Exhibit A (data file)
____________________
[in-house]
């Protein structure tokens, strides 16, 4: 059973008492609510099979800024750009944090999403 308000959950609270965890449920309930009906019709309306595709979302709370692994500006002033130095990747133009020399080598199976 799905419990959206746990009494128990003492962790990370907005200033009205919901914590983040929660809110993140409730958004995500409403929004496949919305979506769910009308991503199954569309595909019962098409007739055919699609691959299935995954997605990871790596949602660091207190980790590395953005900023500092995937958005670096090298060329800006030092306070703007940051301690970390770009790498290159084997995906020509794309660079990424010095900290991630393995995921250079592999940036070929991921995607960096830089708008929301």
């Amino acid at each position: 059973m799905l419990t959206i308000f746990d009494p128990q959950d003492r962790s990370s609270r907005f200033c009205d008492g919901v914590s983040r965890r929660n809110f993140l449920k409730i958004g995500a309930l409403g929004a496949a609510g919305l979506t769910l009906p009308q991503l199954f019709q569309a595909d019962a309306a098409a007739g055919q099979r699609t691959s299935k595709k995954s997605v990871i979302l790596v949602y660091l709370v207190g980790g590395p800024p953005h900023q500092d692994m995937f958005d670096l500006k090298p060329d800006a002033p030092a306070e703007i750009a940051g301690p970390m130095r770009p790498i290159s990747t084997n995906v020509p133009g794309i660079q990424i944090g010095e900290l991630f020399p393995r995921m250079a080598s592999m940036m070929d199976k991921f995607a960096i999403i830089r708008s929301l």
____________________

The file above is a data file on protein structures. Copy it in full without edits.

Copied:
[in-house]
């Protein structure tokens, strides 16, 4: 059973008492609510099979800024750009944090999403 308000959950609270965890449920309930009906019709309306595709979302709370692994500006002033130095990747133009020399080598199976 799905419990959206746990009494128990003492962790990370907005200033009205919901914590983040929660809110993140409730958004995500409403929004496949919305979506769910009308991503199954569309595909019962098409007739055919699609691959299935995954997605990871790596949602660091207190980790590395953005900023500092995937958005670096090298060329800006030092306070703007940051301690970390770009790498290159084997995906020509794309660079990424010095900290991630393995995921250079592999940036070929991921995607960096830089708008929301």
């Amino acid at each position: 059973m799905l419990t959206i308000f746990d009494p128990q959950d003492r962790s990370s609270r907005f200033c009205d008492g919901v914590s983040r965890r929660n809110f993140l449920k409730i958004g995500a309930l409403g929004a496949a609510g919305l979506t769910l009906p009308q991503l199954f019709q569309a595909d019962a309306a098409a007739g055919q099979r699609t691959s299935k595709k995954s997605v990871i979302l790596v949602y660091l709370v207190g980790g590395p800024p953005h900023q500092d692994m995937f958005d670096l500006k090298p060329d800006a002033p030092a306070e703007i750009a940051g301690p970390m130095r770009p790498i290159s990747t084997n995906v020509p133009g794309i660079q990424i944090g010095e900290l991630f020399p393995r995921m250079a080598s592999m940036m070929d199976k991921f995607a960096i999403i830089r708008s929301l």